Let's Get the Old Blackwater Team Back Together.
BY JUSTINE DRENNAN OCTOBER 10, 2014
Erik Prince, the founder of the private security company notorious for its huge government contracts and violent and often reckless conduct in Iraq, wrote this week that, "If the Administration cannot rally the political nerve or funding to send adequate active duty ground forces to answer the call," the U.S. government should "let the private sector finish the job."
"If the old Blackwater team were still together, I have high confidence that a multi-brigade-size unit of veteran American contractors or a multi-national force could be rapidly assembled and deployed to be that necessary ground combat team," Prince wrote on the website of his new company (which is teaming up with China to tap into Africa's natural resources).
There are plenty of reasons why this could be a bad idea. Boots on the ground would increase the risk of Americans getting killed, captured, and potentially beheaded, regardless of whether those boots belonged to mercenaries or members of the regular military. The move would be hugely expensive for the U.S. government and give it less oversight than it would have over its own forces. And it would hand the Islamic State a propaganda bonanza.
Prince doesn't address those risks. Instead, he says that his time at Blackwater -- now known as Academi -- offers proof that "the private sector has long provided nations around the world with innovative solutions to national defense problems."
But Prince's post-Blackwater career shows how hard it is to put those "innovative solutions" into practice. In 2011, Prince, who is also a billionaire and a former Navy SEAL and CIA operative, was involved in an attempt to organize South African mercenaries to train a "Puntland Maritime Police Force" to fight Somali pirates. Eventually, after the program came under fire for various human rights abuse claims, its sponsors gave up, meaning that, in the New York Times' words, "the hundreds of half-trained and well-armed members of the Puntland Maritime Police Force have been left to fend for themselves at a desert camp carved out of the sand, perhaps to join up with the pirates or Qaeda-linked militants or to sell themselves to the highest bidder in Somalia's clan wars."
Around the same time, Prince was also helping to train Colombian mercenaries in the United Arab Emirates, where he fled from Blackwater-related legal challenges, to defend the country's infrastructure from terrorism attacks and, critics feared, to stifle opponents of the government. Those mercenaries are now serving at the will of the authoritarian UAE.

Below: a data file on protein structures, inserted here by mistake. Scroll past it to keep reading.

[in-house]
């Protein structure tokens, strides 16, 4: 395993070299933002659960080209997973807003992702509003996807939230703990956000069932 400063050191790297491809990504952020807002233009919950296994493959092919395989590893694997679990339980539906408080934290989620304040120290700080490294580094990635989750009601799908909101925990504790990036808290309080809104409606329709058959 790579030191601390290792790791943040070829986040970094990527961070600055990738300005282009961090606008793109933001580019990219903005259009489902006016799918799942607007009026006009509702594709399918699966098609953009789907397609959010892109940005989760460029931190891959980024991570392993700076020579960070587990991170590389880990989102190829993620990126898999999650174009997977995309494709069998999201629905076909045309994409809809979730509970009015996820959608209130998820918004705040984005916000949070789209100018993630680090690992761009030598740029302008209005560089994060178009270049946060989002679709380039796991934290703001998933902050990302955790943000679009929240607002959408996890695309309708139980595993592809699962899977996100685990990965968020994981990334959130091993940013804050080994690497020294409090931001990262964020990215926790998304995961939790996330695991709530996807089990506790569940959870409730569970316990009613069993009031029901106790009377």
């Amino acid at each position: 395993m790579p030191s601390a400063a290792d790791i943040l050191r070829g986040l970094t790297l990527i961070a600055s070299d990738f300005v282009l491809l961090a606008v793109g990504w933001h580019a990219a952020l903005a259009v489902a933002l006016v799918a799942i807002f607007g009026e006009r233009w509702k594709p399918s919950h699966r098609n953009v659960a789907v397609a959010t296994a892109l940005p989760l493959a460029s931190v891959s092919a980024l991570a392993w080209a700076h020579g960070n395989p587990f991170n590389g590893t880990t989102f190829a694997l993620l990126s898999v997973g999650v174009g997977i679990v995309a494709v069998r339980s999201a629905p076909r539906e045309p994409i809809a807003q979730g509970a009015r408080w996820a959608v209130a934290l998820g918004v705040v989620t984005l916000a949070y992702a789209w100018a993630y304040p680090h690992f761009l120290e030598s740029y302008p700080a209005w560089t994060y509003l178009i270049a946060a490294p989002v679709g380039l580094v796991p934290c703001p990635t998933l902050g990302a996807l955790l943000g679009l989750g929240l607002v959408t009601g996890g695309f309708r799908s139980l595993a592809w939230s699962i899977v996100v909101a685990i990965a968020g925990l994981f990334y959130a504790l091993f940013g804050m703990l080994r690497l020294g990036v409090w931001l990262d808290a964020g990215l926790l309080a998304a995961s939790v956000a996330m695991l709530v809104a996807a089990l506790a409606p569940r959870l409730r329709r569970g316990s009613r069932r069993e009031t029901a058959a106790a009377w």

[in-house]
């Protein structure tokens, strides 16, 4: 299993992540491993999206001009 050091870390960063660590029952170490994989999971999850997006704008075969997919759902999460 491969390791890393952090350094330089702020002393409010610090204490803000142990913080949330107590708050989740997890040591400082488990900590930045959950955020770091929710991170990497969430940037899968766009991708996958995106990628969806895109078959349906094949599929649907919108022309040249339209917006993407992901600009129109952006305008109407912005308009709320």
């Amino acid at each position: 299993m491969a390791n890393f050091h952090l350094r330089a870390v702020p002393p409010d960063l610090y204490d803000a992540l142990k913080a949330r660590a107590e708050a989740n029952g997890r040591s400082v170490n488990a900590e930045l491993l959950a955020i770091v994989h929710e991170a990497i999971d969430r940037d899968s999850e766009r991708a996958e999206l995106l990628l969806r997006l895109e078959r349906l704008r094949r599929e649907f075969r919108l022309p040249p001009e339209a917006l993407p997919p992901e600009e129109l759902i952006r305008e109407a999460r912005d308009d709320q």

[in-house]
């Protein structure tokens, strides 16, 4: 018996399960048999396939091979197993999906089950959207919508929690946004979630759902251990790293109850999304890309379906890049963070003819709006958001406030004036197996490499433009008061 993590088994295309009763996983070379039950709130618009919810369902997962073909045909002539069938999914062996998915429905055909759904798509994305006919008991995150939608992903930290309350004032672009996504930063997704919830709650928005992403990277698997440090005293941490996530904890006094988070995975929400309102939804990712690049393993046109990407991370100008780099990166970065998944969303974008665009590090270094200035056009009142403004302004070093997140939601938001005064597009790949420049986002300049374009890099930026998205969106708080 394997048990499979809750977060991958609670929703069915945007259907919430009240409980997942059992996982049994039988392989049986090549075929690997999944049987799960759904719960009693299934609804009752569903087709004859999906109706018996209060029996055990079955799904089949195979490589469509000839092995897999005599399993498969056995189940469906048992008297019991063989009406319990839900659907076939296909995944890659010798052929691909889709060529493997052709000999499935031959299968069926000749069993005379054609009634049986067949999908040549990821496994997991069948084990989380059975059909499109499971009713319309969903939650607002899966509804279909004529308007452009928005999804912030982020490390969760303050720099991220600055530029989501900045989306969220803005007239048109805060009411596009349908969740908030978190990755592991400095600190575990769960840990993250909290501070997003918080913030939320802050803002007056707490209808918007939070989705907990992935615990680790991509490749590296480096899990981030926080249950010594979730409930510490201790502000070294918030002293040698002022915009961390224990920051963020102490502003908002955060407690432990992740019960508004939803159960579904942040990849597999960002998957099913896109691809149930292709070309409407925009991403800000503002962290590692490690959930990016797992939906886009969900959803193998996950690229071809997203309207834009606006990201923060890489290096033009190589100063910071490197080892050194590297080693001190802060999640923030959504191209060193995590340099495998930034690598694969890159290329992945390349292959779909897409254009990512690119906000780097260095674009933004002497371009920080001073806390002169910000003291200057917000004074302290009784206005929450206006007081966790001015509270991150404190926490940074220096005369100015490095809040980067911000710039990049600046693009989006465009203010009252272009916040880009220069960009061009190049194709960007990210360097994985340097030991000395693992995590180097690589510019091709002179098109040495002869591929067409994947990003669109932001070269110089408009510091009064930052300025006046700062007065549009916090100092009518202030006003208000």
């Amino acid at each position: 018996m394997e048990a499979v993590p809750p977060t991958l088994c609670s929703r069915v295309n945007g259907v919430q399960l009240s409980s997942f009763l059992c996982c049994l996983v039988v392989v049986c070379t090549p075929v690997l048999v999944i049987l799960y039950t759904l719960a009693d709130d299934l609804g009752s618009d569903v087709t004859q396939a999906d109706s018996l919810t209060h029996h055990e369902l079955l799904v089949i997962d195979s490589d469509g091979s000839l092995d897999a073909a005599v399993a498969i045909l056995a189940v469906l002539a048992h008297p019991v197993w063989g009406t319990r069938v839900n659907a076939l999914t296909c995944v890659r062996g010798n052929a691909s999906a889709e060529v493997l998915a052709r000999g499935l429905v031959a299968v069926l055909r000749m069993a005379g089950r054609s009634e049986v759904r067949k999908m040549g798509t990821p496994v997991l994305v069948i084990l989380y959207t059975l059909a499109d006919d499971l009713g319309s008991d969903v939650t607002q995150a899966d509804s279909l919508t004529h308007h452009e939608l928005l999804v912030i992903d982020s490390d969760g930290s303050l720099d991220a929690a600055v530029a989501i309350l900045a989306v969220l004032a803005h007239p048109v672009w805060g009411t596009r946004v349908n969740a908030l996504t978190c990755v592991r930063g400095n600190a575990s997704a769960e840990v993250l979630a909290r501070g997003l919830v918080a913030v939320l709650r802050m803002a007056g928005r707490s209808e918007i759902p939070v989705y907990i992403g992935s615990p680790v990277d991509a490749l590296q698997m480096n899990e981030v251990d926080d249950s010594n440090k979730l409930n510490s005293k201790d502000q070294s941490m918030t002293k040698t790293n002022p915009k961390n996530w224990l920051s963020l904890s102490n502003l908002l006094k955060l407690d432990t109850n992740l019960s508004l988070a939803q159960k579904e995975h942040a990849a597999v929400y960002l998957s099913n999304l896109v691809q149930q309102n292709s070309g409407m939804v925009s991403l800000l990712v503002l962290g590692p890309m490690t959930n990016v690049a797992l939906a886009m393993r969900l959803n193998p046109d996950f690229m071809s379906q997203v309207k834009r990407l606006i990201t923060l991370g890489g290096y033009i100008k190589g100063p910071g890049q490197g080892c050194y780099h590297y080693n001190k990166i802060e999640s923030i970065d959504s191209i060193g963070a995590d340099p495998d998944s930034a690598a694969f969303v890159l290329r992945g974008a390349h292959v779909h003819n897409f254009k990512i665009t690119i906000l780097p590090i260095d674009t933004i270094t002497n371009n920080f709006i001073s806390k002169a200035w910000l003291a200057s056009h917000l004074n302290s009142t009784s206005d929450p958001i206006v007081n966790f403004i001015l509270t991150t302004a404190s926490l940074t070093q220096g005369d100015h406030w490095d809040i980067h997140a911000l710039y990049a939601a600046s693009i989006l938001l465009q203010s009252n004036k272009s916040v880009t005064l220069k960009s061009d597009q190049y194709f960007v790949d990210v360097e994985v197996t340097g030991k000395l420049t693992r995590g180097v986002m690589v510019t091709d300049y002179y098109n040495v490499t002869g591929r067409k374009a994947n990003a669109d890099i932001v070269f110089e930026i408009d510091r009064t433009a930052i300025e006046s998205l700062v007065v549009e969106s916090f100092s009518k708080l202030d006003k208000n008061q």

Other Africa-related Prince projects include not just security and logistics as chairman of Frontier Services Group (which published his latest post), but also a move into video games with a first-person shooter game set in North Africa, which came out in 2011 and was titled, unabashedly, "Blackwater."
Prince had good reasons for getting out of the mercenary business in Iraq. Blackwater's time there -- for which it ultimately received more than $1 billion in government contracts -- was marred by the unprovoked shooting of 17 civilians in a Baghdad square in 2007 and, just weeks before, death threats against a State Department investigator looking into the company's conduct. Once safely back in Washington, the investigator blasted Blackwater for creating "an environment full of liability and negligence," in a report that the State Department suppressed or neglected.
Just last month, a jury began deliberations in a case against the four former Blackwater employees accused of the Baghdad shootings, which had increased pressure for U.S. forces to withdraw from Iraq by 2011. A court dismissed a previous case on the shootings in 2009; a verdict in the present case is expected soon.
But Prince doesn't mention any of this in his recent post. Rather, he suggests that mercenaries are just the thing for a United States that is "clearly war-fatigued" over Iraq because "defeat was already snatched from the jaws of victory by the rapid pullout of US forces in 2009." He doesn't note that in the same year, Blackwater changed its name to Xe in an unsuccessful attempt to shake its aura of scandal, and that he himself resigned as CEO. The next year he sold the company, which now goes under yet another name.
Nearly three years after the U.S. withdrawal from Iraq that his company may have hastened, Prince is apparently nostalgic for the days when mercenaries had free rein over Mesopotamia. Last month he told a Washington audience that it was too bad "the [Obama] administration crushed my old business, because as a private organization, we could've solved the boots-on-the-ground issue."
Prince isn't entirely alone in his belief that American guns for hire could defeat the Islamic State on the battlefield. "What's killing the West now in this fight on terror, and Putin as well, is the politics of it. Can't get anything done quickly, can't mobilize fast," Fox News host Bill O'Reilly said in September, while also calling for a mercenary army. "So, it's going to happen. This anti-terror army is going to happen."
Slightly more eloquently, Prince argues in his recent blog post that "a competent professional force of volunteers would serve as the pointy end of the spear and would serve to strengthen friendly but skittish indigenous forces."
Americans -- and Iraqis -- can only hope the U.S. government won't let the pointy end of a spear belonging to Prince, or anyone like him, anywhere near Iraq again.